Several days ago I wrote about Holocaust Survivor Osi Slavek. Amazingly enough, I got an email from my mom the same morning that I published that blog (you can read it here) about a 60 Minutes episode. My mom had gotten the email from a friend of hers and it was meant to be a “chain letter” email. I was curious, so I went to the link for the 60 Minutes site.
The email was legitimate (according to the research done by 60 Minutes). Here is what it said –
The Holocaust List 2012 has finally opened up to public
Subject: Incredible The Holocaust List found. This story was aired on CBS on “60 MINUTES” ** about a long-secret German archive that houses a treasure trove of information on 17.5 million victims of the Holocaust.
The archive, located in the German town of Bad Arolsen, is massive (there are 16 miles of shelving containing 50 million pages of documents) and until recently, was off-limits to the public.
But after the German government agreed earlier this year to open the archives, CBS News’ Scott Pelley traveled there with three Jewish survivors who were able to see their own Holocaust records. It’s an incredibly moving piece, all the more poignant in the wake of the meeting of Holocaust deniers in Iran and the denial speeches in the UN. We’re trying to get word out about the story to people who have a special interest in this subject.
It is now more than 60 years after the Second World War in Europe ended.
This e-mail is being sent as a memorial chain, in memory of the six million Jews, 20 million Russians, 10 million Christians and 1,900 Catholic priests……………who were murdered, massacred, raped, burned, starved and humiliated with the German and Russia peoples looking the other way! Now, more than ever, with Iran, among others, claiming the Holocaust to be “a myth,” it is imperative to make sure the world never forgets.
This e-mail is intended to reach 40 million people worldwide!
Join us and be a link in the memorial chain and help us distribute it around the world.
Please send this e-mail to 10 people you know and ask them to continue the memorial chain.
Apparently, the Nazis kept detailed records regarding their victims. In the video, one of the documents the number of lice on each person. Even as I write this, I am puzzled. The explanation given in the video doesn’t seem to fit (they wanted to prove that they were doing a good job of eliminating the Jews). I do know that using logic to explain the actions of the Nazis doesn’t work. But why would they keep pages and pages of documents regarding each person who was “detained” in the camps?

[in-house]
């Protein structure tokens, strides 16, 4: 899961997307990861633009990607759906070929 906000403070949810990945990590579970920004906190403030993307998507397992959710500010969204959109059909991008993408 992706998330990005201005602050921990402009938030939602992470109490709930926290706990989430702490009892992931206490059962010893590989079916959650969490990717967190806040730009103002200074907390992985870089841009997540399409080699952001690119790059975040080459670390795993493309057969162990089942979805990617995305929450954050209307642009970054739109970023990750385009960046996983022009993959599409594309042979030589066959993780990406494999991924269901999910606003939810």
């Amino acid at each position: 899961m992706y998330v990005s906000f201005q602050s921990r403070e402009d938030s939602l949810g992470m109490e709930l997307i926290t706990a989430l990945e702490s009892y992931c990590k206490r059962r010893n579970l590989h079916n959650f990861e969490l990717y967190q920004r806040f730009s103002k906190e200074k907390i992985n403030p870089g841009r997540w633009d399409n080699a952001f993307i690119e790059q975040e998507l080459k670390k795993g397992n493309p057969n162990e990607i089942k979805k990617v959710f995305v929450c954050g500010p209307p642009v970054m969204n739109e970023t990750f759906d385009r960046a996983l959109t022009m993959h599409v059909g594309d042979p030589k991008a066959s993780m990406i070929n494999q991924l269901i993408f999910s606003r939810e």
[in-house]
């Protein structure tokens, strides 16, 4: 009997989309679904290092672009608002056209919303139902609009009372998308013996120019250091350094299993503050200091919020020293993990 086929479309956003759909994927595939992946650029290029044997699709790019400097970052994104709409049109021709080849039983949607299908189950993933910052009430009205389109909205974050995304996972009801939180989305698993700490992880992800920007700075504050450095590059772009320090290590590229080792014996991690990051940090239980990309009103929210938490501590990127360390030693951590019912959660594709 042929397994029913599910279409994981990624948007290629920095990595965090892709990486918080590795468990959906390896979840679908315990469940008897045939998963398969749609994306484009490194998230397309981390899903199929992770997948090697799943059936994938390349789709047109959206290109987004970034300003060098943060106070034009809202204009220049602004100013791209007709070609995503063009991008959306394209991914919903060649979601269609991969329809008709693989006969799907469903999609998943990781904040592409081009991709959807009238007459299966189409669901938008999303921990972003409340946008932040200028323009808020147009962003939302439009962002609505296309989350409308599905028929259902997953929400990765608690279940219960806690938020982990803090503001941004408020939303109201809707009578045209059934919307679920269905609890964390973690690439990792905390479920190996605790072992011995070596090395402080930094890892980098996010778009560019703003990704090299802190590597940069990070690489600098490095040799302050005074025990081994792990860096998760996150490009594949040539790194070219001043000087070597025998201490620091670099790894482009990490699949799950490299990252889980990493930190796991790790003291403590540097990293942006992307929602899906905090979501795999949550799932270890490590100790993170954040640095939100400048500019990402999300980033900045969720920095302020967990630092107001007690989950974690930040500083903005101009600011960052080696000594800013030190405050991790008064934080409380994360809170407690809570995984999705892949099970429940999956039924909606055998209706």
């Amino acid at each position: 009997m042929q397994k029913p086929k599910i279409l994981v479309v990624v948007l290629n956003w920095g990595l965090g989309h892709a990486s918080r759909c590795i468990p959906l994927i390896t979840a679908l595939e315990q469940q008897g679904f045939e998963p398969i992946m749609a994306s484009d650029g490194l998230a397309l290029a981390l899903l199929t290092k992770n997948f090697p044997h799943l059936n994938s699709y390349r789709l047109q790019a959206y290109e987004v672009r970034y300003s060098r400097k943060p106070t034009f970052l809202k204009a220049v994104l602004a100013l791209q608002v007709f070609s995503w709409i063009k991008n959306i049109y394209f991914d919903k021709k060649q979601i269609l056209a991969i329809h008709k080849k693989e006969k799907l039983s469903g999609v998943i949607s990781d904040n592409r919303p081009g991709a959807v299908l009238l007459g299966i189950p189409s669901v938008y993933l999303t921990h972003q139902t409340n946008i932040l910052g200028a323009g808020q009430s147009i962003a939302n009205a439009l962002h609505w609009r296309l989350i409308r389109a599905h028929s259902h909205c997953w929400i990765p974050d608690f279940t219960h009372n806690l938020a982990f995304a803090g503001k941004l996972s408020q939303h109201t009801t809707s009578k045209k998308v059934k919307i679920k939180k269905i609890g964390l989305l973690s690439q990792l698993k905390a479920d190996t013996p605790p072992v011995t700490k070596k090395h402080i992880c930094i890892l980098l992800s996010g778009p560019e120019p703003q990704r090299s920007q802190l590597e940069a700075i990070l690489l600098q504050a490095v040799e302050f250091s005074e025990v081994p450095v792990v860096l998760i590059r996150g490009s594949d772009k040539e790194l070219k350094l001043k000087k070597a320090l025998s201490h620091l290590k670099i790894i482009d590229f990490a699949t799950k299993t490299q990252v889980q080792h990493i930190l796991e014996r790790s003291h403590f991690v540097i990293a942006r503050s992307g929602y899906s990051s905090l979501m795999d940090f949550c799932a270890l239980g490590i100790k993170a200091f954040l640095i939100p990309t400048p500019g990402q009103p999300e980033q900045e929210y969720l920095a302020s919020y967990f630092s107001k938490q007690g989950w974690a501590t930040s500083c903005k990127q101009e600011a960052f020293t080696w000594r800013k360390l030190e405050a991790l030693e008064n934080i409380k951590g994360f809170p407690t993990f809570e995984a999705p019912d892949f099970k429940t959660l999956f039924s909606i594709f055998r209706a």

I guess that I thought that the Nazis would try to cover up their crimes; that they wanted to hide them so that the world wouldn’t know. My impression, that they didn’t want the world to know until it was too late for the Jews in the United States and other countries to garner support and stop them, was reinforced by Mr. Sladek. During his talk, he explained that things were done quickly. For example, the government rounded up of all the boys in his village between the ages of 15-21 to go to work in Poland, in factories, to fight against the Russians. Then the boys were required to write home, telling how everything was great, but that soldiers would stand over them with their guns and if they didn’t write positive things they would be killed. And the working conditions in the factories weren’t any better than those in the concentration camps.
Why would the Nazis keep pictures of those who they “detained” in concentration camps? To me, when you have a picture you can visualize the person; they aren’t a number, but someone who has a face. The Nazis didn’t feel that their victims were people; they were animals. So why would they take pictures? It just doesn’t make sense to me.
These documents are important pieces of history. They will show the fates of the millions murdered by the Nazis. Families may gain some closure knowing what happened and where their loved ones died. However, I don’t understand why it took nearly 70 years for these documents to be released to the public. I know that I would have wanted to know what happened to my family, as soon as possible. And while I am glad that the information is being scanned and made available for research, I don’t understand why people aren’t irate because the information was withheld.
There aren’t many people alive who experienced World War II firsthand and can relate their experiences. Someone who was born at the beginning of World War II in 1939 would be 74 today. They would have been 6 when the war ended and probably can’t share much. If someone was 12 when the war began, they would be 86 today. Many people don’t live to be 86 and a number of those who do wouldn’t be able to discuss the events of their past without becoming confused. If the documents would have been released 20-30 years ago, there would have been many more Holocaust survivors who were alive and perhaps be able to gain some knowledge of what happened to their families.
You can watch the 60 Minutes episode (http://www.cbsnews.com/video/watch/?id=2972691n&tag=mncol%3blst%3b9) and let me know what you think.